The ABCs of Finance: Terms You Should Know to Make and Save



It’s no secret that words have power, especially when it comes to explaining financial concepts. The more you know, the better you can understand a given situation. Don’t be fooled by tricky financial words. Use this as a useful and accessible guide next time you need to show off some financial knowledge. Here we’ll cover numbers through the letter C.

401(k): A salary-deferral program put in place by your employer into which you can make post-tax or pre-tax contributions from your paycheck. Your employer may have a matching program and a profit-sharing feature.

Accrued Interest: The interest on a loan or bond that has accumulated over time since the principal investment. This occurs when there is a difference in timing and measurement of cash flows. For example, if you receive a loan on August 1 and your lending company’s year ends on December 31, your loan will have four months of accrued interest.

ACH: The ACH, or Automated Clearing House, is a financial transaction network that processes large volumes of credit and debit transactions in batches. These include credit transfers, direct deposit and vendor payments.

APR: APR, or Annual Percentage Rate, is the annual rate charged on a loan or made through investing. It is a single percentage that represents the yearly cost of funds over the full term of a loan, including any additional fees or costs.

APY: Annual Percentage Yield (APY) is a normalized interest rate, compounded during a period of one year. APY allows you to compare different offerings of various compounding schedules to determine your best option.

Asset: An asset is something of economic value, owned by an individual or corporation, with the expectation that it will be beneficial in the future.

Balance Sheet: A balance sheet summarizes a company’s assets, liabilities and shareholders’ equity at a given time. Segmented into these three sections, the balance sheet tells investors what a company owns, owes and what is already invested by shareholders.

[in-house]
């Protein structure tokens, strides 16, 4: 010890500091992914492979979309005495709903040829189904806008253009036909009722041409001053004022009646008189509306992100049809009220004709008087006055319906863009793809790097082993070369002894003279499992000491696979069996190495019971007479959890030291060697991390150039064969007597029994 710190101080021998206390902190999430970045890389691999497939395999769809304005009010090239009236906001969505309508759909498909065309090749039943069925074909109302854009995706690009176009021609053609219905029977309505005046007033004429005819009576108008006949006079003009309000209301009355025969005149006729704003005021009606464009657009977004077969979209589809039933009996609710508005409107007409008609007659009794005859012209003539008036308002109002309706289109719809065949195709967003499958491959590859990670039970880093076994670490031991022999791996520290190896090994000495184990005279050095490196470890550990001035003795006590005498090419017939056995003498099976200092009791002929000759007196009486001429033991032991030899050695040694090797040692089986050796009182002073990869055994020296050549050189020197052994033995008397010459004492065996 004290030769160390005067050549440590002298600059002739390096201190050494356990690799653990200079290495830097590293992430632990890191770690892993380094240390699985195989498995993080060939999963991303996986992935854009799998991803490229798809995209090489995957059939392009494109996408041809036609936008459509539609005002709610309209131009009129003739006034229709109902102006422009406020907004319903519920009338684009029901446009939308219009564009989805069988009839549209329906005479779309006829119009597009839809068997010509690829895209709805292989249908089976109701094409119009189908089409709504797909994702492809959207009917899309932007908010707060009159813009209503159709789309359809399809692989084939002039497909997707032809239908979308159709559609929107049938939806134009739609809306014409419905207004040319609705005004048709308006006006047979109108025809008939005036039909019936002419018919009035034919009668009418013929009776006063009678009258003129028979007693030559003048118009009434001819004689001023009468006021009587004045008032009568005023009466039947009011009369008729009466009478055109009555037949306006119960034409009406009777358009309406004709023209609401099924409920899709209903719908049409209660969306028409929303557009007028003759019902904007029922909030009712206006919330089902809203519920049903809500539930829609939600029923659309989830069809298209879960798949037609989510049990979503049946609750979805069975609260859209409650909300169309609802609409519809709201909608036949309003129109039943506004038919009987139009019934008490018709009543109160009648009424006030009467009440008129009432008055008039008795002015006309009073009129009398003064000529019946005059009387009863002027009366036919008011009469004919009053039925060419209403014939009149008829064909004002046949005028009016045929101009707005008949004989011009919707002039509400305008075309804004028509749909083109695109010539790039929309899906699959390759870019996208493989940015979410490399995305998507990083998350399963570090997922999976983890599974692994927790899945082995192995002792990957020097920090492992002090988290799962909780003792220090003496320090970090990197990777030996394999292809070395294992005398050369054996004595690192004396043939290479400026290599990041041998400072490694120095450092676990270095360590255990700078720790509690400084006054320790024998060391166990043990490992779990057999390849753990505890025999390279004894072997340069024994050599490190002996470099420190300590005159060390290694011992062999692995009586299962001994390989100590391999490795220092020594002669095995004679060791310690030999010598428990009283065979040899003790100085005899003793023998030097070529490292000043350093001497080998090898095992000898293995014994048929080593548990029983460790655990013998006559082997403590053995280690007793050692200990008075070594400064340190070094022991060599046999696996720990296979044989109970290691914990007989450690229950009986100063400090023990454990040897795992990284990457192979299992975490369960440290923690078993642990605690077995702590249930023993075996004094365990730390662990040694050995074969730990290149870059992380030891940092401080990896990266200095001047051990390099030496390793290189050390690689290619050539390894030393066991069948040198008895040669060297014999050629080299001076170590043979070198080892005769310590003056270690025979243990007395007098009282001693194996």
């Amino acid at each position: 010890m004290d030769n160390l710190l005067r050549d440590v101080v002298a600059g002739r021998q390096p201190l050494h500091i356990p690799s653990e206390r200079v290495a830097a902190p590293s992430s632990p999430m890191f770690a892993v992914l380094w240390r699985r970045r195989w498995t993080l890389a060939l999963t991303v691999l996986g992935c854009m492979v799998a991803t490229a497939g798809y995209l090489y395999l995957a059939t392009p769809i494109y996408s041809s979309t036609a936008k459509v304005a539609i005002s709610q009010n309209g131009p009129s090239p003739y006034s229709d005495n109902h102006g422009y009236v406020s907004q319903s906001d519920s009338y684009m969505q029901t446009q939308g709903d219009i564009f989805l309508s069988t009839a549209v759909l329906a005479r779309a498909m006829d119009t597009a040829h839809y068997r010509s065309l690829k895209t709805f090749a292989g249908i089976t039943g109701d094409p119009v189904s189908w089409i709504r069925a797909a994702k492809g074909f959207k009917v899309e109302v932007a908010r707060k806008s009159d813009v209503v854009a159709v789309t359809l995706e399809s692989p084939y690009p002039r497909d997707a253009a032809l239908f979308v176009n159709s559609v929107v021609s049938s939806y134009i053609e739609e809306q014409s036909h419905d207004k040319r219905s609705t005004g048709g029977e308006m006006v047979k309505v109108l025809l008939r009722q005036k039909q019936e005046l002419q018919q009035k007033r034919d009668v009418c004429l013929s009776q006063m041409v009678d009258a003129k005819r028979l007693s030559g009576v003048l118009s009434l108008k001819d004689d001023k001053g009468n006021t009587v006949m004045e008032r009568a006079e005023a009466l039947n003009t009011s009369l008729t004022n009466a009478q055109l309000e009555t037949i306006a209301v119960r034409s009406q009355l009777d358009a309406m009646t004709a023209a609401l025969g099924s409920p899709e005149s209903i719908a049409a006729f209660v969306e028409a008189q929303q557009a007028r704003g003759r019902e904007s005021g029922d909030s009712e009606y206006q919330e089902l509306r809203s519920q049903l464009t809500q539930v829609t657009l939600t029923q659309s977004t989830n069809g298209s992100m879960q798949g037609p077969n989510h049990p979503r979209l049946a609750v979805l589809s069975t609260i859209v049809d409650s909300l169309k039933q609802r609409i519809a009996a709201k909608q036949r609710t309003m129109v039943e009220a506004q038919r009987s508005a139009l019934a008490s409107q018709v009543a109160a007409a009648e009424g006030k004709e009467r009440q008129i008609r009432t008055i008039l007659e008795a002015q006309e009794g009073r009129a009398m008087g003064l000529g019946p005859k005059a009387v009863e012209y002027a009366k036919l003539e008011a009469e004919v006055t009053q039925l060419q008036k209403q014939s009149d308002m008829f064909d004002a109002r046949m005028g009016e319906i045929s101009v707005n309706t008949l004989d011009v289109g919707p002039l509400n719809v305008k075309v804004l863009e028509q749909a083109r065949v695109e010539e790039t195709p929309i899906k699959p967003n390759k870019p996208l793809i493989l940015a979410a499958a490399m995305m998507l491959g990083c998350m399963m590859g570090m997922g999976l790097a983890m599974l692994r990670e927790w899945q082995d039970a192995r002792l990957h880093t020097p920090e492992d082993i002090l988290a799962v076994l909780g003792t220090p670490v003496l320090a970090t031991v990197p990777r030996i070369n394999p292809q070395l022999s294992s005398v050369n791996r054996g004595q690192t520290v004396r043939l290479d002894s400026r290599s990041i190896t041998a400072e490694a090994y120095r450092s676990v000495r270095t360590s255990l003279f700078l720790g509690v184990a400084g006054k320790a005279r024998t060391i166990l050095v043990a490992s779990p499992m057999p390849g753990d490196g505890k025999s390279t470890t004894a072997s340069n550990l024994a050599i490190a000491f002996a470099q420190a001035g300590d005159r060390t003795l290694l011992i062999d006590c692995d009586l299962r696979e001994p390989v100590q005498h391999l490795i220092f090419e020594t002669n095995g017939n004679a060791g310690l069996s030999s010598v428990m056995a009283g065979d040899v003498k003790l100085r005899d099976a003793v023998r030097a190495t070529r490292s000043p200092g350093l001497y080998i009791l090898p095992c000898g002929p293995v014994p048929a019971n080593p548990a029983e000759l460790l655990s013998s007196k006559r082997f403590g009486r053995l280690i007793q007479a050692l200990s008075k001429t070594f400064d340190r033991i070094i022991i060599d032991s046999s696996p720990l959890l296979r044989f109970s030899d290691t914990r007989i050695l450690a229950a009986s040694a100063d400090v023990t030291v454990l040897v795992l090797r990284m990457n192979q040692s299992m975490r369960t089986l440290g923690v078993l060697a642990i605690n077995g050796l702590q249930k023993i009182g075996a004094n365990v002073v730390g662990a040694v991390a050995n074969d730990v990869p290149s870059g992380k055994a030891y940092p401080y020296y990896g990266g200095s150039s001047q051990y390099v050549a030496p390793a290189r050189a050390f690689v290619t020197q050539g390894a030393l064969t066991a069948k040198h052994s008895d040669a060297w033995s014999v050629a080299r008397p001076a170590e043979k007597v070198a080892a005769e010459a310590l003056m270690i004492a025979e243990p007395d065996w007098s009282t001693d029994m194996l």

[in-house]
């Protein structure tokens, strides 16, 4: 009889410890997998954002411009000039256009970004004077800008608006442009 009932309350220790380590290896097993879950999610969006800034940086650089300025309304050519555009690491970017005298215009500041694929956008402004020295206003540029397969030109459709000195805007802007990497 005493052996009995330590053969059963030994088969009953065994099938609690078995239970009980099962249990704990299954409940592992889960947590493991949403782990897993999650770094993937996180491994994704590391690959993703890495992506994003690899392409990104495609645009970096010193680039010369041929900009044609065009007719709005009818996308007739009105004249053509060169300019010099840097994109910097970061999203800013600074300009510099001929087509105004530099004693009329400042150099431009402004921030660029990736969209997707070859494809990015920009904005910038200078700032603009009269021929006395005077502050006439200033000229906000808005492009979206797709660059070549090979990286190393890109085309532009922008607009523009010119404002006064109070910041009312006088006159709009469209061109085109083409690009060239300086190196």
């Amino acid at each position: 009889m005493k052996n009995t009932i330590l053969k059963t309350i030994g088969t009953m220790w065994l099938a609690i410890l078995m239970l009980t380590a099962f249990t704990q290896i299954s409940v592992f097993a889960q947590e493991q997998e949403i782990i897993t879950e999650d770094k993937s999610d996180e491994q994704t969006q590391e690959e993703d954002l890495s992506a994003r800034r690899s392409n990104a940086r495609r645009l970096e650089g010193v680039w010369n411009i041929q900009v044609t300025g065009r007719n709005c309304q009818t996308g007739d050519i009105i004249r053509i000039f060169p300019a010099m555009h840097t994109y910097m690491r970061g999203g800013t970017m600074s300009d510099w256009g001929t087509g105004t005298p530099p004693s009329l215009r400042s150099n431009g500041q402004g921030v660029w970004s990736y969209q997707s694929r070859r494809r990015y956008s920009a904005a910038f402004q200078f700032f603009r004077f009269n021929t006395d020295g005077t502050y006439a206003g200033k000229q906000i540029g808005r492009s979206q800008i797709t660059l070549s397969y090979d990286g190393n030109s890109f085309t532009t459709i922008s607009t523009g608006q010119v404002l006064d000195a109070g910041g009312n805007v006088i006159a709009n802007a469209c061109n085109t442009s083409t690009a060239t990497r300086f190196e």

Balloon payment: Due at the end of an amortized mortgage or loan, a balloon payment covers the remaining balance.

Basis Point (BSP): A common unit of measure used for calculating changes in interest rates. One basis point equals 1/100th of 1 percent or 0.01 percent, and a 1 percent change equals 100 basis points.

Bankruptcy: A person or business unable to pay outstanding debts. It begins with a filed petition and then all of a debtor’s assets are measured and used to repay a portion of their debt. After successfully declaring and completing the process, the debtor is relieved of previous debt.

Cash Flow: The net amount of money moving in and out of a business. A company with positive cash flow has increasing liquid assets, while negative cash flow means a company’s liquid assets are decreasing.

Closing Costs (ex: when buying a house): Closing costs are paid during the final real estate transaction when the title of the property is transferred to the buyer.

Co-Signer: A co-signer acts as a guarantor for a signed contract, such as a promissory note or loan document. This may result in financial risk for the co-signer.

Credit: When a borrower receives something of value and agrees to repay the lender in the future, often with interest. When you use a credit card, you receive your purchase items and agree to pay for them via your monthly bill.

Learn more about Kasasa Saver

Blog Courtesy of Kasasa

More Posts

Get your Homebuyers Guide